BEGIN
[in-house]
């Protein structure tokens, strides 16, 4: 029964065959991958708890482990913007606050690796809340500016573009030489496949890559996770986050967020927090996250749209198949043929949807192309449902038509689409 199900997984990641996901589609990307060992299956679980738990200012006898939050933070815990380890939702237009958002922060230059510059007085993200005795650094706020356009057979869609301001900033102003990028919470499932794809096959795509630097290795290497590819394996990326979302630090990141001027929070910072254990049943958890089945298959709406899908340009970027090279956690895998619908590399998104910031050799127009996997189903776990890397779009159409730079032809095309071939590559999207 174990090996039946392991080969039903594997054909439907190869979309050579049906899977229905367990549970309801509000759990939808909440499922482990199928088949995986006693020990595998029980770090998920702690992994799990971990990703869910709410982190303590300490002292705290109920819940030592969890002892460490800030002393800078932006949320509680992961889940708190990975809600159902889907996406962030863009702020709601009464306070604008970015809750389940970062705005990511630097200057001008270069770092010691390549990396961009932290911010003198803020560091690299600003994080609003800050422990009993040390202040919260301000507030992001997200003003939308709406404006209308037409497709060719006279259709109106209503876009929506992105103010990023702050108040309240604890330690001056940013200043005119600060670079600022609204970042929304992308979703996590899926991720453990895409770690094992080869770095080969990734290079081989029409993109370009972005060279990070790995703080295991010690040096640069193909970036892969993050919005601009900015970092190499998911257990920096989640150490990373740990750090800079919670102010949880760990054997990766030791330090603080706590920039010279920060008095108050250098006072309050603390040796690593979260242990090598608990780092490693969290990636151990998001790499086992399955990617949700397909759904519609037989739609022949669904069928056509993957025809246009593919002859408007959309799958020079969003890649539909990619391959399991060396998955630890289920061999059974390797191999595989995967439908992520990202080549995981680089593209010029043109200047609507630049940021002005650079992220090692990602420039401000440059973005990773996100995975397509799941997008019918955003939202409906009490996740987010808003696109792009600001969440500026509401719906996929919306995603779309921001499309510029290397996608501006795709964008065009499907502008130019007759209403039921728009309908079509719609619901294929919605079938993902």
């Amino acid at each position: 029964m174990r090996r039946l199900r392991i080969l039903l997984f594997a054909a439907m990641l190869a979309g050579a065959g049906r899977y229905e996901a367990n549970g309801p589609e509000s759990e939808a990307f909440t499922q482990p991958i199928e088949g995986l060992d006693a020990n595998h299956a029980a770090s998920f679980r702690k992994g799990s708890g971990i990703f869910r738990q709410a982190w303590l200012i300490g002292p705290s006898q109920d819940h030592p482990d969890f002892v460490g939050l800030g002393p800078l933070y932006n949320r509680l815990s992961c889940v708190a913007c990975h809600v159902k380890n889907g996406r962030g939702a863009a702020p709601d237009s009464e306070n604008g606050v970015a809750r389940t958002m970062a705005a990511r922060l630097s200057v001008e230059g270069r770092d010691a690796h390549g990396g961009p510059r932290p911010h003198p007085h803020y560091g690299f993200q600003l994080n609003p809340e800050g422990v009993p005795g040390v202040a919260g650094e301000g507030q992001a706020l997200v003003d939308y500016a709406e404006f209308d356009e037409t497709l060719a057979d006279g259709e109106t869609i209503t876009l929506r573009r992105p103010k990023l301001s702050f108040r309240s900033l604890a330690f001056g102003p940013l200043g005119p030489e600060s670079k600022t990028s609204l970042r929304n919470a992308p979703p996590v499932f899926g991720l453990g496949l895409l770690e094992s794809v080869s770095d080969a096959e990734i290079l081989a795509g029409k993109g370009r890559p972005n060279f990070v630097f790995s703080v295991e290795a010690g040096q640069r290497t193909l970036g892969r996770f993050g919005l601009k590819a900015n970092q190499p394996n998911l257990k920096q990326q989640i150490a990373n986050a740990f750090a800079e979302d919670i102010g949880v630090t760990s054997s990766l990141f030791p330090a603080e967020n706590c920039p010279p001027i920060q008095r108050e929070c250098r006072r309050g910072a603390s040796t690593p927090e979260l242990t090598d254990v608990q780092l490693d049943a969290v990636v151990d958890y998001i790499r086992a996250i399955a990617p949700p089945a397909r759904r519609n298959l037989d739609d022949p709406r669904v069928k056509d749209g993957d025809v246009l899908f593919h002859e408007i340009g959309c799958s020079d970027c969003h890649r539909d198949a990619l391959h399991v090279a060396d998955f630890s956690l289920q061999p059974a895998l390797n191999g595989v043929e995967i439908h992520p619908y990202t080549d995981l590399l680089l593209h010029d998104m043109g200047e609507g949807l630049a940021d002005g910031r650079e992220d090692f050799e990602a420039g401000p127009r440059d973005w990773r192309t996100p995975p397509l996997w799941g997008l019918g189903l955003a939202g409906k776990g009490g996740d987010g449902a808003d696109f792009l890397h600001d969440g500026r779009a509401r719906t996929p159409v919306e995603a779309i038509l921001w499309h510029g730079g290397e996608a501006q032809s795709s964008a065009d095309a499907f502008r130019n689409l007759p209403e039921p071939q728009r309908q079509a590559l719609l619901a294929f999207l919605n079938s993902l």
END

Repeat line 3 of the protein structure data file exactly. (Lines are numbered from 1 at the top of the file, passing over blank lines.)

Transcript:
């Amino acid at each position: 029964m174990r090996r039946l199900r392991i080969l039903l997984f594997a054909a439907m990641l190869a979309g050579a065959g049906r899977y229905e996901a367990n549970g309801p589609e509000s759990e939808a990307f909440t499922q482990p991958i199928e088949g995986l060992d006693a020990n595998h299956a029980a770090s998920f679980r702690k992994g799990s708890g971990i990703f869910r738990q709410a982190w303590l200012i300490g002292p705290s006898q109920d819940h030592p482990d969890f002892v460490g939050l800030g002393p800078l933070y932006n949320r509680l815990s992961c889940v708190a913007c990975h809600v159902k380890n889907g996406r962030g939702a863009a702020p709601d237009s009464e306070n604008g606050v970015a809750r389940t958002m970062a705005a990511r922060l630097s200057v001008e230059g270069r770092d010691a690796h390549g990396g961009p510059r932290p911010h003198p007085h803020y560091g690299f993200q600003l994080n609003p809340e800050g422990v009993p005795g040390v202040a919260g650094e301000g507030q992001a706020l997200v003003d939308y500016a709406e404006f209308d356009e037409t497709l060719a057979d006279g259709e109106t869609i209503t876009l929506r573009r992105p103010k990023l301001s702050f108040r309240s900033l604890a330690f001056g102003p940013l200043g005119p030489e600060s670079k600022t990028s609204l970042r929304n919470a992308p979703p996590v499932f899926g991720l453990g496949l895409l770690e094992s794809v080869s770095d080969a096959e990734i290079l081989a795509g029409k993109g370009r890559p972005n060279f990070v630097f790995s703080v295991e290795a010690g040096q640069r290497t193909l970036g892969r996770f993050g919005l601009k590819a900015n970092q190499p394996n998911l257990k920096q990326q989640i150490a990373n986050a740990f750090a800079e979302d919670i102010g949880v630090t760990s054997s990766l990141f030791p330090a603080e967020n706590c920039p010279p001027i920060q008095r108050e929070c250098r006072r309050g910072a603390s040796t690593p927090e979260l242990t090598d254990v608990q780092l490693d049943a969290v990636v151990d958890y998001i790499r086992a996250i399955a990617p949700p089945a397909r759904r519609n298959l037989d739609d022949p709406r669904v069928k056509d749209g993957d025809v246009l899908f593919h002859e408007i340009g959309c799958s020079d970027c969003h890649r539909d198949a990619l391959h399991v090279a060396d998955f630890s956690l289920q061999p059974a895998l390797n191999g595989v043929e995967i439908h992520p619908y990202t080549d995981l590399l680089l593209h010029d998104m043109g200047e609507g949807l630049a940021d002005g910031r650079e992220d090692f050799e990602a420039g401000p127009r440059d973005w990773r192309t996100p995975p397509l996997w799941g997008l019918g189903l955003a939202g409906k776990g009490g996740d987010g449902a808003d696109f792009l890397h600001d969440g500026r779009a509401r719906t996929p159409v919306e995603a779309i038509l921001w499309h510029g730079g290397e996608a501006q032809s795709s964008a065009d095309a499907f502008r130019n689409l007759p209403e039921p071939q728009r309908q079509a590559l719609l619901a294929f999207l919605n079938s993902l």